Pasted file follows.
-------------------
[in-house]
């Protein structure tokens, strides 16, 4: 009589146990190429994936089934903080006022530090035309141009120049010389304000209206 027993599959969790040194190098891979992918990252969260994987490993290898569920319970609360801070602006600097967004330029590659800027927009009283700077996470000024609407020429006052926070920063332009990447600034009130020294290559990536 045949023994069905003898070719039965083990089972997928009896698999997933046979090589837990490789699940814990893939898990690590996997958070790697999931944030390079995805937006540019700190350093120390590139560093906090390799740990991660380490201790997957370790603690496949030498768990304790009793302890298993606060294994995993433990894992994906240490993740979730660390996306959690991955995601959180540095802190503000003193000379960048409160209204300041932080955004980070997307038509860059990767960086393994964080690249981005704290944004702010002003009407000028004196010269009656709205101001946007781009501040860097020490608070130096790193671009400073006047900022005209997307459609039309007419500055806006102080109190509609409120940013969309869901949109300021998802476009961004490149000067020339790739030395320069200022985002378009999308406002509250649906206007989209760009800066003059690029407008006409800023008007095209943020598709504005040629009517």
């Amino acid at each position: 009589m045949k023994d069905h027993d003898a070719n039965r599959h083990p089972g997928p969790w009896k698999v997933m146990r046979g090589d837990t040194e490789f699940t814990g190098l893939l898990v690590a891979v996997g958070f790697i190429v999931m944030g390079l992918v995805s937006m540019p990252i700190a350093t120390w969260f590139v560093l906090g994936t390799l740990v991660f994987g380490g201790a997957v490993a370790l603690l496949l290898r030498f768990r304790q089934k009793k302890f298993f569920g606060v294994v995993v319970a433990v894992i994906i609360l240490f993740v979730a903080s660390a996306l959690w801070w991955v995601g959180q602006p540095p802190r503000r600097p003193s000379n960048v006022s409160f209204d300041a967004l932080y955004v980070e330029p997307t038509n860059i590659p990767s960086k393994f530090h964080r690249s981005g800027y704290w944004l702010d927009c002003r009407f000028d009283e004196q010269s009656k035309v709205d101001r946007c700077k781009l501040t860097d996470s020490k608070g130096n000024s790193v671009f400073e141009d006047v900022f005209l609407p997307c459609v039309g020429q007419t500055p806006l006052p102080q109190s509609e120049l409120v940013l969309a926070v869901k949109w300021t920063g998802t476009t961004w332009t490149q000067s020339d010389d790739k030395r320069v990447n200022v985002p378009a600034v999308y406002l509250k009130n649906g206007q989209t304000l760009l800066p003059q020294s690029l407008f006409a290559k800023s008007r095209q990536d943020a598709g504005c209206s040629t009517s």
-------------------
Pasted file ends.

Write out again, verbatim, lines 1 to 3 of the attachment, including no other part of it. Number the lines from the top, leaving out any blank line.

[in-house]
């Protein structure tokens, strides 16, 4: 009589146990190429994936089934903080006022530090035309141009120049010389304000209206 027993599959969790040194190098891979992918990252969260994987490993290898569920319970609360801070602006600097967004330029590659800027927009009283700077996470000024609407020429006052926070920063332009990447600034009130020294290559990536 045949023994069905003898070719039965083990089972997928009896698999997933046979090589837990490789699940814990893939898990690590996997958070790697999931944030390079995805937006540019700190350093120390590139560093906090390799740990991660380490201790997957370790603690496949030498768990304790009793302890298993606060294994995993433990894992994906240490993740979730660390996306959690991955995601959180540095802190503000003193000379960048409160209204300041932080955004980070997307038509860059990767960086393994964080690249981005704290944004702010002003009407000028004196010269009656709205101001946007781009501040860097020490608070130096790193671009400073006047900022005209997307459609039309007419500055806006102080109190509609409120940013969309869901949109300021998802476009961004490149000067020339790739030395320069200022985002378009999308406002509250649906206007989209760009800066003059690029407008006409800023008007095209943020598709504005040629009517």
């Amino acid at each position: 009589m045949k023994d069905h027993d003898a070719n039965r599959h083990p089972g997928p969790w009896k698999v997933m146990r046979g090589d837990t040194e490789f699940t814990g190098l893939l898990v690590a891979v996997g958070f790697i190429v999931m944030g390079l992918v995805s937006m540019p990252i700190a350093t120390w969260f590139v560093l906090g994936t390799l740990v991660f994987g380490g201790a997957v490993a370790l603690l496949l290898r030498f768990r304790q089934k009793k302890f298993f569920g606060v294994v995993v319970a433990v894992i994906i609360l240490f993740v979730a903080s660390a996306l959690w801070w991955v995601g959180q602006p540095p802190r503000r600097p003193s000379n960048v006022s409160f209204d300041a967004l932080y955004v980070e330029p997307t038509n860059i590659p990767s960086k393994f530090h964080r690249s981005g800027y704290w944004l702010d927009c002003r009407f000028d009283e004196q010269s009656k035309v709205d101001r946007c700077k781009l501040t860097d996470s020490k608070g130096n000024s790193v671009f400073e141009d006047v900022f005209l609407p997307c459609v039309g020429q007419t500055p806006l006052p102080q109190s509609e120049l409120v940013l969309a926070v869901k949109w300021t920063g998802t476009t961004w332009t490149q000067s020339d010389d790739k030395r320069v990447n200022v985002p378009a600034v999308y406002l509250k009130n649906g206007q989209t304000l760009l800066p003059q020294s690029l407008f006409a290559k800023s008007r095209q990536d943020a598709g504005c209206s040629t009517s």